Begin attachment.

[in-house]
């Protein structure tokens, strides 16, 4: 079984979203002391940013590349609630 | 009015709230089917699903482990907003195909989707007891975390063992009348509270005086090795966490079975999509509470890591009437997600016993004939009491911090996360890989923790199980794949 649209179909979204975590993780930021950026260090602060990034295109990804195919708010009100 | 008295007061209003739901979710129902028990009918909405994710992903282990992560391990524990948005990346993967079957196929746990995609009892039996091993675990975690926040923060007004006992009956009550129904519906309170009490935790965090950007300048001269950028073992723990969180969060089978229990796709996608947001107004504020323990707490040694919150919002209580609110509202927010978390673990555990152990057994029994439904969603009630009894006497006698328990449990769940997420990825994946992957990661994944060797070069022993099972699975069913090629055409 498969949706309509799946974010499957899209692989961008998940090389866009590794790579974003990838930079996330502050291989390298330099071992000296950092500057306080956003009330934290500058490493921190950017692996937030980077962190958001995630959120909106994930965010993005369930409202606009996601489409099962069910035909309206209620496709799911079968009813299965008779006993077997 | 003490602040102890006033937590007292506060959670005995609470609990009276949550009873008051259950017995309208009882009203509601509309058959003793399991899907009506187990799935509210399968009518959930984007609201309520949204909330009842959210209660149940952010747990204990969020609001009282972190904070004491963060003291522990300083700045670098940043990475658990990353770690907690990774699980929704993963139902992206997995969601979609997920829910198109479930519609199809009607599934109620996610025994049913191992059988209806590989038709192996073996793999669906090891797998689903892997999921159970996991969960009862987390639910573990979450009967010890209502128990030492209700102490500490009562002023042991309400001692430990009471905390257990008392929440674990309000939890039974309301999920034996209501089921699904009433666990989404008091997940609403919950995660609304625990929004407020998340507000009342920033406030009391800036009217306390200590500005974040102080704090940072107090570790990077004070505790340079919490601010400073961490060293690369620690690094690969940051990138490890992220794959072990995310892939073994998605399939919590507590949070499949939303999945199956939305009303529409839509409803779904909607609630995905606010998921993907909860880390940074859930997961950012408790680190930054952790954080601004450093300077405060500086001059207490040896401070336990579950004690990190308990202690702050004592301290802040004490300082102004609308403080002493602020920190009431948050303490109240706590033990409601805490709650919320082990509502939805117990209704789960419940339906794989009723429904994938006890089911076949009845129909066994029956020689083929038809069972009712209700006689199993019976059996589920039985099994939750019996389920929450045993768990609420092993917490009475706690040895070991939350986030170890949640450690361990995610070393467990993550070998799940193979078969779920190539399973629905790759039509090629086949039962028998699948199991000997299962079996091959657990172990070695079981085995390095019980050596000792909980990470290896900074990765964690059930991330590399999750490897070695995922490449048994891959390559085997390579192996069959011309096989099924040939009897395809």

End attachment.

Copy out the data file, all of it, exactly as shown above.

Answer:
[in-house]
């Protein structure tokens, strides 16, 4: 079984979203002391940013590349609630 | 009015709230089917699903482990907003195909989707007891975390063992009348509270005086090795966490079975999509509470890591009437997600016993004939009491911090996360890989923790199980794949 649209179909979204975590993780930021950026260090602060990034295109990804195919708010009100 | 008295007061209003739901979710129902028990009918909405994710992903282990992560391990524990948005990346993967079957196929746990995609009892039996091993675990975690926040923060007004006992009956009550129904519906309170009490935790965090950007300048001269950028073992723990969180969060089978229990796709996608947001107004504020323990707490040694919150919002209580609110509202927010978390673990555990152990057994029994439904969603009630009894006497006698328990449990769940997420990825994946992957990661994944060797070069022993099972699975069913090629055409 498969949706309509799946974010499957899209692989961008998940090389866009590794790579974003990838930079996330502050291989390298330099071992000296950092500057306080956003009330934290500058490493921190950017692996937030980077962190958001995630959120909106994930965010993005369930409202606009996601489409099962069910035909309206209620496709799911079968009813299965008779006993077997 | 003490602040102890006033937590007292506060959670005995609470609990009276949550009873008051259950017995309208009882009203509601509309058959003793399991899907009506187990799935509210399968009518959930984007609201309520949204909330009842959210209660149940952010747990204990969020609001009282972190904070004491963060003291522990300083700045670098940043990475658990990353770690907690990774699980929704993963139902992206997995969601979609997920829910198109479930519609199809009607599934109620996610025994049913191992059988209806590989038709192996073996793999669906090891797998689903892997999921159970996991969960009862987390639910573990979450009967010890209502128990030492209700102490500490009562002023042991309400001692430990009471905390257990008392929440674990309000939890039974309301999920034996209501089921699904009433666990989404008091997940609403919950995660609304625990929004407020998340507000009342920033406030009391800036009217306390200590500005974040102080704090940072107090570790990077004070505790340079919490601010400073961490060293690369620690690094690969940051990138490890992220794959072990995310892939073994998605399939919590507590949070499949939303999945199956939305009303529409839509409803779904909607609630995905606010998921993907909860880390940074859930997961950012408790680190930054952790954080601004450093300077405060500086001059207490040896401070336990579950004690990190308990202690702050004592301290802040004490300082102004609308403080002493602020920190009431948050303490109240706590033990409601805490709650919320082990509502939805117990209704789960419940339906794989009723429904994938006890089911076949009845129909066994029956020689083929038809069972009712209700006689199993019976059996589920039985099994939750019996389920929450045993768990609420092993917490009475706690040895070991939350986030170890949640450690361990995610070393467990993550070998799940193979078969779920190539399973629905790759039509090629086949039962028998699948199991000997299962079996091959657990172990070695079981085995390095019980050596000792909980990470290896900074990765964690059930991330590399999750490897070695995922490449048994891959390559085997390579192996069959011309096989099924040939009897395809």